"Hello, everyone!"

Daniel's eyes slowly rose from his desk as his manager entered the room.

"As you know, we've been looking for a systems administrator for a while. It's a pleasure to announce we've finally found a great candidate. Please welcome Mark, who's joining Initrode starting today."

FIRE 01

A tall young man emerged from the shadows and glanced over the people in the room. His black suit and tie rested over a perfectly pressed white shirt. Mark's formality stood in stark contrast not only with the team of geeks, but also the rather casually dressed manager.

"Mark is an MIT graduate with plenty of experience in both Linux and Windows administration," the manager continued, putting emphasis on the MIT part. "I'm sure he'll be a great addition to our team."

"Thank you, and hello," Mark spoke up in a silky smooth voice. "I'd just like to add that I'm very happy to be here, and I hope to introduce all the necessary infrastructure changes that will ensure our success."

Faint alarm bells rang in Daniel's head. Changes? he thought. I wonder what kind of changes he has in mind?


"And finally, the analytics team." Mark and the manager slowly approached Daniel's desk for the traditional round of hand-shaking. "Daniel, Alice, and Robert are our resident SAS experts. Their work is a huge part of what makes Initrode successful."

"Welcome to the company," Daniel said, grabbing Mark's hand in a firm grip.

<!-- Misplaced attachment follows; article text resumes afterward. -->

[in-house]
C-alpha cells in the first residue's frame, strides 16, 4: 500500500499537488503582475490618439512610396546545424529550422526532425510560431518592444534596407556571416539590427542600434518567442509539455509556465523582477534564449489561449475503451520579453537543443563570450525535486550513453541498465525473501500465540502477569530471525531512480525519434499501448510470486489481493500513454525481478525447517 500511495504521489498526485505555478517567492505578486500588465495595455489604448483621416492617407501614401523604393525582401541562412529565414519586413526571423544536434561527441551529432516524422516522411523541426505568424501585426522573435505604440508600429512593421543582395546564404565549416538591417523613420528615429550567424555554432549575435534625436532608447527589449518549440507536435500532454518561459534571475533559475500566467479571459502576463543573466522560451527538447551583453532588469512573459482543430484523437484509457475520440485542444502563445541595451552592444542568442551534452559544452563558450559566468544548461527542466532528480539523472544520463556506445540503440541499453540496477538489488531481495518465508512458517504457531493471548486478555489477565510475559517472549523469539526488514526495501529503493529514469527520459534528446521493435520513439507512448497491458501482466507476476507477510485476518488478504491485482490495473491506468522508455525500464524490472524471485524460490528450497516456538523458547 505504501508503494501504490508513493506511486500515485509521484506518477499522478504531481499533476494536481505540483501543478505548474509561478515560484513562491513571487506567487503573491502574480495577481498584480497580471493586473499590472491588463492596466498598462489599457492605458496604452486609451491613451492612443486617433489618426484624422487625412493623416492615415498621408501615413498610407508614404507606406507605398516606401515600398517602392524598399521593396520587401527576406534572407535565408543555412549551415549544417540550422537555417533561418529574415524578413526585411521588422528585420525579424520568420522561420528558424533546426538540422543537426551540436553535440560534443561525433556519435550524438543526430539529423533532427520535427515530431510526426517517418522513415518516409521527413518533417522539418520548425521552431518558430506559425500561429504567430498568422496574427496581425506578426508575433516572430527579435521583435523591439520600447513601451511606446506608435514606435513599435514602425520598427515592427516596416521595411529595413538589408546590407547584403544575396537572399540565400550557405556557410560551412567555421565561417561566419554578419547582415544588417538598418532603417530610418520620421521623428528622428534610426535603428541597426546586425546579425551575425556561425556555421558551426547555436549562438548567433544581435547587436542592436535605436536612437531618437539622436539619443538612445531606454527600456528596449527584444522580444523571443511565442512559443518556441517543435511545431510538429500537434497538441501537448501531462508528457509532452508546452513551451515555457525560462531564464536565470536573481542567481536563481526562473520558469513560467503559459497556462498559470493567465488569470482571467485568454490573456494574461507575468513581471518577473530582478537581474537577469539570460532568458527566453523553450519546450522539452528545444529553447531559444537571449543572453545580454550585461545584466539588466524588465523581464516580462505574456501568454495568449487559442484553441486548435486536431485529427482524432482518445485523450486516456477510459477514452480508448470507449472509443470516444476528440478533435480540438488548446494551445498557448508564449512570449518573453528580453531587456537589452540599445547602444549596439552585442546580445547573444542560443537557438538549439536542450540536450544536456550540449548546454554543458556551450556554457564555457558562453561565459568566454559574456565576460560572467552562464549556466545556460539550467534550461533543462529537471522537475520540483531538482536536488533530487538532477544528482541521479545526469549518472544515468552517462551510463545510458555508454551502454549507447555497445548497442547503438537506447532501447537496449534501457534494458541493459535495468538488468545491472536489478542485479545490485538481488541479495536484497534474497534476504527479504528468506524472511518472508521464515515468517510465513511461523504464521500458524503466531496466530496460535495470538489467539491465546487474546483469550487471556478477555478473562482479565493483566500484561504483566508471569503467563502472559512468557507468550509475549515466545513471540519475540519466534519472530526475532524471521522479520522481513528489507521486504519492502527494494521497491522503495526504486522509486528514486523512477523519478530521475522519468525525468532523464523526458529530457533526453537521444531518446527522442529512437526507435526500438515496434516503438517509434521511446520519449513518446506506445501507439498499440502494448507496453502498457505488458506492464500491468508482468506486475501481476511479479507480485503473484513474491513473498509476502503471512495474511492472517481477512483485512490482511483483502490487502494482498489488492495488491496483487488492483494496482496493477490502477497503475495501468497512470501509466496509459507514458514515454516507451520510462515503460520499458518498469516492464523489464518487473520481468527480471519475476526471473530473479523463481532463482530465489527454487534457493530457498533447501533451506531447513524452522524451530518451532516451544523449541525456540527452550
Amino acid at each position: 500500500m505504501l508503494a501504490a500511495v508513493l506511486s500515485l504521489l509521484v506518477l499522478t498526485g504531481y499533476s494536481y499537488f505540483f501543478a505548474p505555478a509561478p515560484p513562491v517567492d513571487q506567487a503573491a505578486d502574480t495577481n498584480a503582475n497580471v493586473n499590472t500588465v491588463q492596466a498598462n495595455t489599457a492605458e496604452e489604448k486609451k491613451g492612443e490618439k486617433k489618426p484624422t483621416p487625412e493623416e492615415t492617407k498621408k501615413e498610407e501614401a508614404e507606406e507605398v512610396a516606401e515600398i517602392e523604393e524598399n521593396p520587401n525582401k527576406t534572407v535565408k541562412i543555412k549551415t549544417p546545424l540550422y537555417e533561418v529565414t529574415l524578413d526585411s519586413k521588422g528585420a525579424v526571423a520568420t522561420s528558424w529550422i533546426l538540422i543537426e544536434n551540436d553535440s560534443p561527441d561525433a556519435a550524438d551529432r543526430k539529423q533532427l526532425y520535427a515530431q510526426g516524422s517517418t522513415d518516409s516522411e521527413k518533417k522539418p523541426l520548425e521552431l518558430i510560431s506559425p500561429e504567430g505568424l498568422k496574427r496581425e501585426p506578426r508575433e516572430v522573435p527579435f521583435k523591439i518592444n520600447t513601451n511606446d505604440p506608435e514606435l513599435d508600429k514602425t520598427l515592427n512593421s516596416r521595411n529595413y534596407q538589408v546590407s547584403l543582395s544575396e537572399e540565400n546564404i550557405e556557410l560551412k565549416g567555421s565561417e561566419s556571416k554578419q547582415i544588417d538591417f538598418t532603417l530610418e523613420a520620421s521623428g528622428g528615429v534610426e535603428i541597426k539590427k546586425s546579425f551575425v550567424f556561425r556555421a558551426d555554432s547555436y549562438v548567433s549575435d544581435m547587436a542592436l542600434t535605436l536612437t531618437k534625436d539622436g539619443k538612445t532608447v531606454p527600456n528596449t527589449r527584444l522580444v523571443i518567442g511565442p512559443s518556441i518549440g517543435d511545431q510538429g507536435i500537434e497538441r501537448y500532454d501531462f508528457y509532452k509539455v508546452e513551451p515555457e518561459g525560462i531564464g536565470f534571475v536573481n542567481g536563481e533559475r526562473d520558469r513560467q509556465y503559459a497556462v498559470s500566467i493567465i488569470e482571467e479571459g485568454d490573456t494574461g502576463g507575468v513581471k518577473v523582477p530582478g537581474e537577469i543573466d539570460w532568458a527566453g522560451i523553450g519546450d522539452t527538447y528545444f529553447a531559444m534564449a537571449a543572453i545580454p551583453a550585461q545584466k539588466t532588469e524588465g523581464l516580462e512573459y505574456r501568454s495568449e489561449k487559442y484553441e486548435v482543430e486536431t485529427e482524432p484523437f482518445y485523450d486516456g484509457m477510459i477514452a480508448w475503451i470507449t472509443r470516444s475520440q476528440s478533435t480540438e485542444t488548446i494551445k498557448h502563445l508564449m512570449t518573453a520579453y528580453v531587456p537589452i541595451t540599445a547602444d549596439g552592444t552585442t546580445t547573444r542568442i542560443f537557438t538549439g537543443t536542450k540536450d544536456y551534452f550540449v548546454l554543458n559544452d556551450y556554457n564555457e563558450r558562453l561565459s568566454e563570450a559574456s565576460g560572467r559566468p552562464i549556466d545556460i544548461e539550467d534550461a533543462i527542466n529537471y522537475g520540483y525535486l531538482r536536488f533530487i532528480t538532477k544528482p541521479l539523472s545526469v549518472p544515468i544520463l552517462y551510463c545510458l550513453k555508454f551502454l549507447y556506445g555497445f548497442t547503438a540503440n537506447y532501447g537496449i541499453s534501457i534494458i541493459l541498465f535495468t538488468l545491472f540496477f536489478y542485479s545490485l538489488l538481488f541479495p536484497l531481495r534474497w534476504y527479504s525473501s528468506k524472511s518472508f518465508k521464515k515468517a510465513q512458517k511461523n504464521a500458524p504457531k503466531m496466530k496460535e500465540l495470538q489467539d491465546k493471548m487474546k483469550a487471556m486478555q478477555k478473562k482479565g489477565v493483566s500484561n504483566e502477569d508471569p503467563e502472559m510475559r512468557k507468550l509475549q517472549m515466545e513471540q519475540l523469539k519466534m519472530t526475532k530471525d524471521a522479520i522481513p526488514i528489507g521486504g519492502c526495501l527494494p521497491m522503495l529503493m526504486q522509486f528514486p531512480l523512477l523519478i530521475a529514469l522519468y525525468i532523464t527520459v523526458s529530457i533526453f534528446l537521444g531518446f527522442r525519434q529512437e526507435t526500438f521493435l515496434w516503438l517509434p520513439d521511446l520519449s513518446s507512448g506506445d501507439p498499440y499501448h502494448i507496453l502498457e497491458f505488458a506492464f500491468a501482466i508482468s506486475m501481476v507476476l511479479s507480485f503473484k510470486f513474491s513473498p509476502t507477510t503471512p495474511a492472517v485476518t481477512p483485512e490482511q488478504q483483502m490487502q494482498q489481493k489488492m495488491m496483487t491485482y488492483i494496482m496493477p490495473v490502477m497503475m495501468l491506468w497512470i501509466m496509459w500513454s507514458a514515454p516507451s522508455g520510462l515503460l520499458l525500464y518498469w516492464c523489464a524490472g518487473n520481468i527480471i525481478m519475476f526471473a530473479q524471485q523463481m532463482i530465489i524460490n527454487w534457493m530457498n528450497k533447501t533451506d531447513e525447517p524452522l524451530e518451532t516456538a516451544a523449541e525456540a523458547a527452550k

"So, what do you think of the new guy?" Robert asked once the door closed behind Mark and the manager. "A bit pretentious, isn't he?"

"At least he can give you some style lessons." Alice shot a dirty look at Robert's worn-out t-shirt. "What do you think, Daniel?"

"Yeah, they sure do dress 'em nice at MIT," Daniel replied.

"I mean about Mark," Alice said.

Daniel went for the diplomatic answer. "He's a sysadmin. He's there to fix things when they break. Fine with me. The less we see of him, the better."

But something told Daniel the MIT graduate wouldn't restrain himself to rebooting a server once in a while.


It didn't take long to confirm Daniel's suspicions. Just two weeks later, he entered the office only to find his team staring at their monitors with a hopeless gaze.

"What's up? Monday blues getting to you?" he asked, trying to lighten the mood.

"Just read the mail," Alice muttered, more to herself than Daniel.

He opened the mail client, curious as to what happened, and found an e-mail that'd been waiting for him since Friday evening.

From: mark.b@initrode.com
To: analytics@initrode.com
Topic: Important - Server Access Policy

To whom it may concern,

After careful analysis, the systems administration team has identified major performance problems with the analytics servers. To mitigate the issue, access to servers has been restricted to the following logins:

SAS04 - alice.f
SAS05 - daniel.c
SAS06 - robert.o

This policy will be effective starting Monday. Refusal to comply will be reported.

Mark B.

"What?" Daniel could hardly say a word.

"I need access to SAS05!" Robert was almost crying. "All my data's on it!"

"Have you tried talking to the guy?" Daniel asked.

"He won't budge," Alice replied with melancholic despair. "Performance this, performance that. I guess we'll have to share our login details if we want to get things done."

"Sounds like a plan." Daniel wrote his password on a Post-It and passed it to Robert. That put the team back on track, but they couldn't help but think about what other tricks the new sysadmin would pull.